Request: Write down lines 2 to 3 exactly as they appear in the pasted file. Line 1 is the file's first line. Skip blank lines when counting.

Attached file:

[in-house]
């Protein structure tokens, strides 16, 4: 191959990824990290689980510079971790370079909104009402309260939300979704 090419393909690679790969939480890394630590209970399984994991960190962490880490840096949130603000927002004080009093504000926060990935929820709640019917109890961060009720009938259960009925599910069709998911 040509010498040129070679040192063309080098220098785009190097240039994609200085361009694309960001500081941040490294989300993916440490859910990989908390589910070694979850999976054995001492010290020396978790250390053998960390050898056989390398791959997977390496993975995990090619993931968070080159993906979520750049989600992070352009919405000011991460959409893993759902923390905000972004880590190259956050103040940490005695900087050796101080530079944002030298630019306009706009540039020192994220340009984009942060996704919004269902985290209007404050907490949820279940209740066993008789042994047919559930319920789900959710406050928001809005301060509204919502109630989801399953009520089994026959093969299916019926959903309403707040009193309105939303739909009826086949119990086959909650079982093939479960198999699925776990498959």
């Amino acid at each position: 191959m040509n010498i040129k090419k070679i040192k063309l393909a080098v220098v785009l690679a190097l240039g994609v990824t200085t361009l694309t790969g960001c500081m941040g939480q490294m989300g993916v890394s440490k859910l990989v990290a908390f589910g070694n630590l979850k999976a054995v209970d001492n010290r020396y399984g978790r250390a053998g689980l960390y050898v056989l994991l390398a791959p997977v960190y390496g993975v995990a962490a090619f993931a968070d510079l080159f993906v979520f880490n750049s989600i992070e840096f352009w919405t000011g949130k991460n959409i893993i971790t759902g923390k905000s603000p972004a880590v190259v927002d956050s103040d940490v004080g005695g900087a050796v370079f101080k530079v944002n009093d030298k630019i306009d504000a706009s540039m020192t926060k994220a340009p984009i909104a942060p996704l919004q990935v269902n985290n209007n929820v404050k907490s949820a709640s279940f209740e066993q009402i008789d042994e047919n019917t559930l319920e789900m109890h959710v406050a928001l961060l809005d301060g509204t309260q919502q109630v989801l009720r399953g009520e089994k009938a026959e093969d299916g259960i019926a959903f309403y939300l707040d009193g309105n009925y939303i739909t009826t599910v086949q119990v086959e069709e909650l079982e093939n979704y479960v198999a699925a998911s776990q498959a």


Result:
């Protein structure tokens, strides 16, 4: 191959990824990290689980510079971790370079909104009402309260939300979704 090419393909690679790969939480890394630590209970399984994991960190962490880490840096949130603000927002004080009093504000926060990935929820709640019917109890961060009720009938259960009925599910069709998911 040509010498040129070679040192063309080098220098785009190097240039994609200085361009694309960001500081941040490294989300993916440490859910990989908390589910070694979850999976054995001492010290020396978790250390053998960390050898056989390398791959997977390496993975995990090619993931968070080159993906979520750049989600992070352009919405000011991460959409893993759902923390905000972004880590190259956050103040940490005695900087050796101080530079944002030298630019306009706009540039020192994220340009984009942060996704919004269902985290209007404050907490949820279940209740066993008789042994047919559930319920789900959710406050928001809005301060509204919502109630989801399953009520089994026959093969299916019926959903309403707040009193309105939303739909009826086949119990086959909650079982093939479960198999699925776990498959």
């Amino acid at each position: 191959m040509n010498i040129k090419k070679i040192k063309l393909a080098v220098v785009l690679a190097l240039g994609v990824t200085t361009l694309t790969g960001c500081m941040g939480q490294m989300g993916v890394s440490k859910l990989v990290a908390f589910g070694n630590l979850k999976a054995v209970d001492n010290r020396y399984g978790r250390a053998g689980l960390y050898v056989l994991l390398a791959p997977v960190y390496g993975v995990a962490a090619f993931a968070d510079l080159f993906v979520f880490n750049s989600i992070e840096f352009w919405t000011g949130k991460n959409i893993i971790t759902g923390k905000s603000p972004a880590v190259v927002d956050s103040d940490v004080g005695g900087a050796v370079f101080k530079v944002n009093d030298k630019i306009d504000a706009s540039m020192t926060k994220a340009p984009i909104a942060p996704l919004q990935v269902n985290n209007n929820v404050k907490s949820a709640s279940f209740e066993q009402i008789d042994e047919n019917t559930l319920e789900m109890h959710v406050a928001l961060l809005d301060g509204t309260q919502q109630v989801l009720r399953g009520e089994k009938a026959e093969d299916g259960i019926a959903f309403y939300l707040d009193g309105n009925y939303i739909t009826t599910v086949q119990v086959e069709e909650l079982e093939n979704y479960v198999a699925a998911s776990q498959a």